Tracks out of the trough

Rhys David looks at how a selection of Welsh shares performed in December as the UK continues its slow recovery from recession and finds a mixed picture.

The main UK share indices rose last month as they have in 18 of the past 20 previous Decembers, so it is good to report that the Welsh share index launched on this site in November was also up.

Early in December the combined value of the 12 share nominal portfolio drawn from a cross-section of FTSE and FTSE Aim markets had declined, despite an even balance of six of the selections rising and six falling. Anyone who had actually purchased £100 of shares in each of the companies at the start of November would have seen their investment fall in value to £1,171.13, even though the main indices rose by a few percentage points during the course of the month.

By the end of the year there had been a bounce-back. The Welsh share portfolio is now worth £1,223.05, £23 more than the original investment and £51 up on early December, a rise over the month of 4.4 per cent or slightly more than the increases registered over the period by the main indices.

The devil, however, is as always in the detail. Although only four of the shares in the portfolio declined during the month – Enfis, International Greetings, and Pure Wafer – eight of the selected companies are now worth less than at the start of November when the index was created, a fairly remarkable performance, given the buoyancy in stock markets in the last quarter of 2009. The four exceptions are Cardiff’s own oil exploration company Amerisur Resources, Admiral Insurance, Wynnstay and Welsh Industrial Investment Trust. Having slipped in November Pure Wafer was at least back where it started two months ago at 3.75p.

The star performer over the period was St. Mellons-based Amerisur Resources, which has oil and gas interests in South America, notably Colombia and Paraguay. A beneficiary of high international oil prices, the company has seen its share prices almost double since the beginning of November from 7.72p to 15p. Though it reported wider losses for the six months to September, turnover was well up and the company has just won a new licence to drill from the Colombian Government. Anyone who had invested £1,000 in the company two months ago would now be sitting on shares worth £1,930. As for the other three risers, shares in Welsh Industrial Investment Trust are up 24 per cent over the past two months, Admiral shares are up 11 per cent, and those of agricultural supplies merchant and retailer, Wynnstay have risen by 5 per cent.

The weakest performer by far has been high power lighting specialist Enfis, where a £100 investment at the start of November has been transformed into £37 after a further fall in its share price in December. The company was reporting signs of an upturn in its business a month ago but the market remains unimpressed. International Greetings also disappointed despite Christmas traditionally being one of its strong selling periods. Its share, which rose in November, are now back to where they were at the start of that month at 72p. The company, which produces a range of wrapping, stationery and other products changed its management team a year ago and it has been seeking to reduce previously high stock levels and to exit lower margin businesses. It has managed to cut losses but the market is clearly still waiting for more positive results.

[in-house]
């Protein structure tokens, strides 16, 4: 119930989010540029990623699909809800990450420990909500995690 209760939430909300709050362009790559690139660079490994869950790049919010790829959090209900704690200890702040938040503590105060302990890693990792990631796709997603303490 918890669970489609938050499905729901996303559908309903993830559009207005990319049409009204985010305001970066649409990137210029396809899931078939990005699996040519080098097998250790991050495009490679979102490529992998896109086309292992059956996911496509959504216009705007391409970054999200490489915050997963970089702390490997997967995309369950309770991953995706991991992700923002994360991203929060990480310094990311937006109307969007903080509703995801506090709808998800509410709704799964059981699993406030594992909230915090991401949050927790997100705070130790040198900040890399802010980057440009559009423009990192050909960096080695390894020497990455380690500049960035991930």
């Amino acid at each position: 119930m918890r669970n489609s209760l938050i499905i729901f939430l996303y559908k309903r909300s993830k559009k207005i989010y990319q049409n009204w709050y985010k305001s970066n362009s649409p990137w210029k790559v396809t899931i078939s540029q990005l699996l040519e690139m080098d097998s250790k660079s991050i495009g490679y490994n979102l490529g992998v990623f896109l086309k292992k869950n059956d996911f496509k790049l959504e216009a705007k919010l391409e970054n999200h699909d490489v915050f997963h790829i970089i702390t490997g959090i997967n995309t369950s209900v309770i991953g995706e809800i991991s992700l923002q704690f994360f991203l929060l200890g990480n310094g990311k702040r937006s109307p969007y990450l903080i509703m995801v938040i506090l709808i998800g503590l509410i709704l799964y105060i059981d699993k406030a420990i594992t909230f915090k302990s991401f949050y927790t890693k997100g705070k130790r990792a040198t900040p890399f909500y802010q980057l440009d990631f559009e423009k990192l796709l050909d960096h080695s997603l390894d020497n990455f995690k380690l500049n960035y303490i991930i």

Another company currently restructuring, Finsbury Foods, staged a modest improvement in its performance in December after announcing plans to cut overheads at its Memory Lane cake factory in Llanishen where a total of 1,000 people are employed. The Cardiff-based cake maker, which has contracts with some of the leading supermarkets, has been affected by a downturn in demand for its cakes as a result of the recession and is planning to reduce production and employee numbers in Cardiff.

On balance, therefore, not a stellar performance by the companies forming this bespoke index, though hardly one that is surprising. In the early stages of recovery from this recession big companies are likely to be the earliest to benefit because of the much easier access they enjoy to sources of finance for restocking, re-investment and in the case of the very strongest for acquiring weaker competitors. Sadly, Wales has very few of these large-scale businesses and its companies are almost invariably cast in the role of prey rather than predator.

Smaller companies, and that includes most of those in the index, are likely to have much greater problems raising finance for expansion and recovery and are in a much weaker position in relation to the big companies they often serve. As such, they are less likely to be favoured by investors at this stage and this is reflected in their share prices. As the recovery continues, and providing it now becomes a straight upward line out of recession avoiding the feared double dip, smaller companies should begin to prosper again.

Next month will represent the three month period since the index was started and hence an opportunity to see if any clearer trends are starting to emerge. The full list of companies in the index is: Amerisur Resources, Admiral Insurance, Boomerang Plus, Enfis, Finsbury Food, International Greetings, IQE,, Pure Wafer, Redrow, Wynnstay, and Welsh Industrial Investment Trust.

A note of clarification. The observations above are personal opinion, they do not represent the views of the IWA and are not a recommendation to deal in any of the shares mentioned. Any reader interested in buying any of these share would be well advised to consult a financial adviser.

Rhys David is a trustee and former development director of the IWA, having spent most of his career working as a journalist with the Financial Times.

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